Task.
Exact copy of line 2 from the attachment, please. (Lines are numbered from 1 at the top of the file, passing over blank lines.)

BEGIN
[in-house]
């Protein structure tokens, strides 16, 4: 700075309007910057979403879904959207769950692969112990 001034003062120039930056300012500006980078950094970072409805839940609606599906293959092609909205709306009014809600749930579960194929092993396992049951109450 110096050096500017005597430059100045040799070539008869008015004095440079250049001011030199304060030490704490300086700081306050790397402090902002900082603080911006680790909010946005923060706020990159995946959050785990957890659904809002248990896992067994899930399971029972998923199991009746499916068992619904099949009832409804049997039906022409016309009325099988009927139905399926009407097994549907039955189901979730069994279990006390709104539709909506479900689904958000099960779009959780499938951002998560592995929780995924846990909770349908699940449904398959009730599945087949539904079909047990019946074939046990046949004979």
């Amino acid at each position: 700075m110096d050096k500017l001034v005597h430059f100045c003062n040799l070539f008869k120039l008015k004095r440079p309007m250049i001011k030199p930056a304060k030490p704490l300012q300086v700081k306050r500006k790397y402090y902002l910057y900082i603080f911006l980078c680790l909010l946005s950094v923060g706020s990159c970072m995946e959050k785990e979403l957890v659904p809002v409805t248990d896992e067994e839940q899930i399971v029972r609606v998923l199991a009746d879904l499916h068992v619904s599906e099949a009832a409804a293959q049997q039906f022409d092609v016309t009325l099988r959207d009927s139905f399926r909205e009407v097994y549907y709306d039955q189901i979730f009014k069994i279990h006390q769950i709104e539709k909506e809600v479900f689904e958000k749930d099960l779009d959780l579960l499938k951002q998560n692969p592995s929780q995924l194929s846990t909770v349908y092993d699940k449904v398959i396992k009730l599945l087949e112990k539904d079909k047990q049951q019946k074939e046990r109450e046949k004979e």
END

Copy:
């Protein structure tokens, strides 16, 4: 700075309007910057979403879904959207769950692969112990 001034003062120039930056300012500006980078950094970072409805839940609606599906293959092609909205709306009014809600749930579960194929092993396992049951109450 110096050096500017005597430059100045040799070539008869008015004095440079250049001011030199304060030490704490300086700081306050790397402090902002900082603080911006680790909010946005923060706020990159995946959050785990957890659904809002248990896992067994899930399971029972998923199991009746499916068992619904099949009832409804049997039906022409016309009325099988009927139905399926009407097994549907039955189901979730069994279990006390709104539709909506479900689904958000099960779009959780499938951002998560592995929780995924846990909770349908699940449904398959009730599945087949539904079909047990019946074939046990046949004979």